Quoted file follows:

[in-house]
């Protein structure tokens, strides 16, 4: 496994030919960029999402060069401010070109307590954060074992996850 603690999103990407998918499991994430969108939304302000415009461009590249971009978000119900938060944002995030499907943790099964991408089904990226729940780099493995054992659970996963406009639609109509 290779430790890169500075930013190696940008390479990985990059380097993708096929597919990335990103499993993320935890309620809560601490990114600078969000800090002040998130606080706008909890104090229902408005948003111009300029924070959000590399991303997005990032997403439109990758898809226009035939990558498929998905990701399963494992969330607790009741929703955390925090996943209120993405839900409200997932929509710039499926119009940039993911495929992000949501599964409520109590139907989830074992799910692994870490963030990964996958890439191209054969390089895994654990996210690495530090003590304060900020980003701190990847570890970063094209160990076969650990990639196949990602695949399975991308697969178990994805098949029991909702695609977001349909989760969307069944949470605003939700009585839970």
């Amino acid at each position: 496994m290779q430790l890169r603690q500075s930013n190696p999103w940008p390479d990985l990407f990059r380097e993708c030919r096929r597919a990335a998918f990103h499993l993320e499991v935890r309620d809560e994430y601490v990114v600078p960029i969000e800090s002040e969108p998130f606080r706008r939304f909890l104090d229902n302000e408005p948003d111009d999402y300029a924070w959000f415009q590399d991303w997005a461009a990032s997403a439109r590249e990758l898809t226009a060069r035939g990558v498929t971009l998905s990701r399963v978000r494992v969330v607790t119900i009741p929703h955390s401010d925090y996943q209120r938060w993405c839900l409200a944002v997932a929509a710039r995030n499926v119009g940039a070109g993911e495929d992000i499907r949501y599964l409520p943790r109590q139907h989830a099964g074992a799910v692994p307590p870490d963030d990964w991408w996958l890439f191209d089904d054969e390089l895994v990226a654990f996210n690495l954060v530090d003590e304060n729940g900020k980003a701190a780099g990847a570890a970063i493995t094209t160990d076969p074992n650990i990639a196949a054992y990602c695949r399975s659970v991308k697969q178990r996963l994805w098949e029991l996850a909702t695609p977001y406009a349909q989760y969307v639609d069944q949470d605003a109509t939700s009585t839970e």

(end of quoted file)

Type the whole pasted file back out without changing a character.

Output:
[in-house]
């Protein structure tokens, strides 16, 4: 496994030919960029999402060069401010070109307590954060074992996850 603690999103990407998918499991994430969108939304302000415009461009590249971009978000119900938060944002995030499907943790099964991408089904990226729940780099493995054992659970996963406009639609109509 290779430790890169500075930013190696940008390479990985990059380097993708096929597919990335990103499993993320935890309620809560601490990114600078969000800090002040998130606080706008909890104090229902408005948003111009300029924070959000590399991303997005990032997403439109990758898809226009035939990558498929998905990701399963494992969330607790009741929703955390925090996943209120993405839900409200997932929509710039499926119009940039993911495929992000949501599964409520109590139907989830074992799910692994870490963030990964996958890439191209054969390089895994654990996210690495530090003590304060900020980003701190990847570890970063094209160990076969650990990639196949990602695949399975991308697969178990994805098949029991909702695609977001349909989760969307069944949470605003939700009585839970």
């Amino acid at each position: 496994m290779q430790l890169r603690q500075s930013n190696p999103w940008p390479d990985l990407f990059r380097e993708c030919r096929r597919a990335a998918f990103h499993l993320e499991v935890r309620d809560e994430y601490v990114v600078p960029i969000e800090s002040e969108p998130f606080r706008r939304f909890l104090d229902n302000e408005p948003d111009d999402y300029a924070w959000f415009q590399d991303w997005a461009a990032s997403a439109r590249e990758l898809t226009a060069r035939g990558v498929t971009l998905s990701r399963v978000r494992v969330v607790t119900i009741p929703h955390s401010d925090y996943q209120r938060w993405c839900l409200a944002v997932a929509a710039r995030n499926v119009g940039a070109g993911e495929d992000i499907r949501y599964l409520p943790r109590q139907h989830a099964g074992a799910v692994p307590p870490d963030d990964w991408w996958l890439f191209d089904d054969e390089l895994v990226a654990f996210n690495l954060v530090d003590e304060n729940g900020k980003a701190a780099g990847a570890a970063i493995t094209t160990d076969p074992n650990i990639a196949a054992y990602c695949r399975s659970v991308k697969q178990r996963l994805w098949e029991l996850a909702t695609p977001y406009a349909q989760y969307v639609d069944q949470d605003a109509t939700s009585t839970e």